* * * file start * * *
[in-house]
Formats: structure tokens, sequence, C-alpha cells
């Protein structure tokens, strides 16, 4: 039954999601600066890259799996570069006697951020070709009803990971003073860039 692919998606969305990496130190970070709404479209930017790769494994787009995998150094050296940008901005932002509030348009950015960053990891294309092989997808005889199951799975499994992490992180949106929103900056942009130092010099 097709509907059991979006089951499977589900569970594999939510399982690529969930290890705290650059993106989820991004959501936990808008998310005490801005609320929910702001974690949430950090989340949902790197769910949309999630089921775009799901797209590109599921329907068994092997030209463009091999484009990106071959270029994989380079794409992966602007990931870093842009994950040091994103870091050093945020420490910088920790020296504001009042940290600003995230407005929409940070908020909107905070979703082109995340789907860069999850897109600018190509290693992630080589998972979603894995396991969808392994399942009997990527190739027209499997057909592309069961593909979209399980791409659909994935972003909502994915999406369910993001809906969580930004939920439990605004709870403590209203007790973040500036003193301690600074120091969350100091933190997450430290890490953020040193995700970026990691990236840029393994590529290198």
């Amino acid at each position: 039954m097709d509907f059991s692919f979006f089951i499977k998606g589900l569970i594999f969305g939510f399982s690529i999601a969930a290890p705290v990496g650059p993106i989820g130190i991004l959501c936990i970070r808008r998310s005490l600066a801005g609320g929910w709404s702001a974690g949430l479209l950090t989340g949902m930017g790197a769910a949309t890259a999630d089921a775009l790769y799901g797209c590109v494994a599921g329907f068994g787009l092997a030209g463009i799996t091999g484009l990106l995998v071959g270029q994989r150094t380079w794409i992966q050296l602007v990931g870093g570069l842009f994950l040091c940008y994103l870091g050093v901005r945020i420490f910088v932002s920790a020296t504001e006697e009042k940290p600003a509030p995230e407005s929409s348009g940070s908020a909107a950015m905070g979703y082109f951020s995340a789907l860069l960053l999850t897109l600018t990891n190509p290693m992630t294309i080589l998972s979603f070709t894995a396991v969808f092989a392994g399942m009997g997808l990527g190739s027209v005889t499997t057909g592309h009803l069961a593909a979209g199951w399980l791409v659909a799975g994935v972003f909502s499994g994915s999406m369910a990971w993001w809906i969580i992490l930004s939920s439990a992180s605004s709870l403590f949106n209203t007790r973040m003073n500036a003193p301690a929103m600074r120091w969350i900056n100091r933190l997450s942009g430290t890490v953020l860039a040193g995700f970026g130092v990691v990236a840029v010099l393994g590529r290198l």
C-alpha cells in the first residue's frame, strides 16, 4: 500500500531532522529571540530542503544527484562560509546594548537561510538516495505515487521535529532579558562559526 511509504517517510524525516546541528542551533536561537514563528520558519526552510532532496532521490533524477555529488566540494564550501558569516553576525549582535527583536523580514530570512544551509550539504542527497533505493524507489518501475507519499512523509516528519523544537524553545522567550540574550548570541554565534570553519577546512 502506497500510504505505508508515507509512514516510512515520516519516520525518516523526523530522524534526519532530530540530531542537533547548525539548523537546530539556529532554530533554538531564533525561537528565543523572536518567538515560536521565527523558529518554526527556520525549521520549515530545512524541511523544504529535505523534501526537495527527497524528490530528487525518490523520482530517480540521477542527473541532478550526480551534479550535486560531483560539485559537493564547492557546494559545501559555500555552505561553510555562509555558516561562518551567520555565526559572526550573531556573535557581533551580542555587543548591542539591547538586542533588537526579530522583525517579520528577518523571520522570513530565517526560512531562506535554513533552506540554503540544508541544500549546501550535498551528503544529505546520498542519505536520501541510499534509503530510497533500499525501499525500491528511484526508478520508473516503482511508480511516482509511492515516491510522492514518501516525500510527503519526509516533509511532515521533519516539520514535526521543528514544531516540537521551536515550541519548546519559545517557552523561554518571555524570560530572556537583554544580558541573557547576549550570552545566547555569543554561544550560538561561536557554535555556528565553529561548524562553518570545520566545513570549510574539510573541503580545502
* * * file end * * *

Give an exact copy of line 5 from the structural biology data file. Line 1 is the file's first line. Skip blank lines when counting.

C-alpha cells in the first residue's frame, strides 16, 4: 500500500531532522529571540530542503544527484562560509546594548537561510538516495505515487521535529532579558562559526 511509504517517510524525516546541528542551533536561537514563528520558519526552510532532496532521490533524477555529488566540494564550501558569516553576525549582535527583536523580514530570512544551509550539504542527497533505493524507489518501475507519499512523509516528519523544537524553545522567550540574550548570541554565534570553519577546512 502506497500510504505505508508515507509512514516510512515520516519516520525518516523526523530522524534526519532530530540530531542537533547548525539548523537546530539556529532554530533554538531564533525561537528565543523572536518567538515560536521565527523558529518554526527556520525549521520549515530545512524541511523544504529535505523534501526537495527527497524528490530528487525518490523520482530517480540521477542527473541532478550526480551534479550535486560531483560539485559537493564547492557546494559545501559555500555552505561553510555562509555558516561562518551567520555565526559572526550573531556573535557581533551580542555587543548591542539591547538586542533588537526579530522583525517579520528577518523571520522570513530565517526560512531562506535554513533552506540554503540544508541544500549546501550535498551528503544529505546520498542519505536520501541510499534509503530510497533500499525501499525500491528511484526508478520508473516503482511508480511516482509511492515516491510522492514518501516525500510527503519526509516533509511532515521533519516539520514535526521543528514544531516540537521551536515550541519548546519559545517557552523561554518571555524570560530572556537583554544580558541573557547576549550570552545566547555569543554561544550560538561561536557554535555556528565553529561548524562553518570545520566545513570549510574539510573541503580545502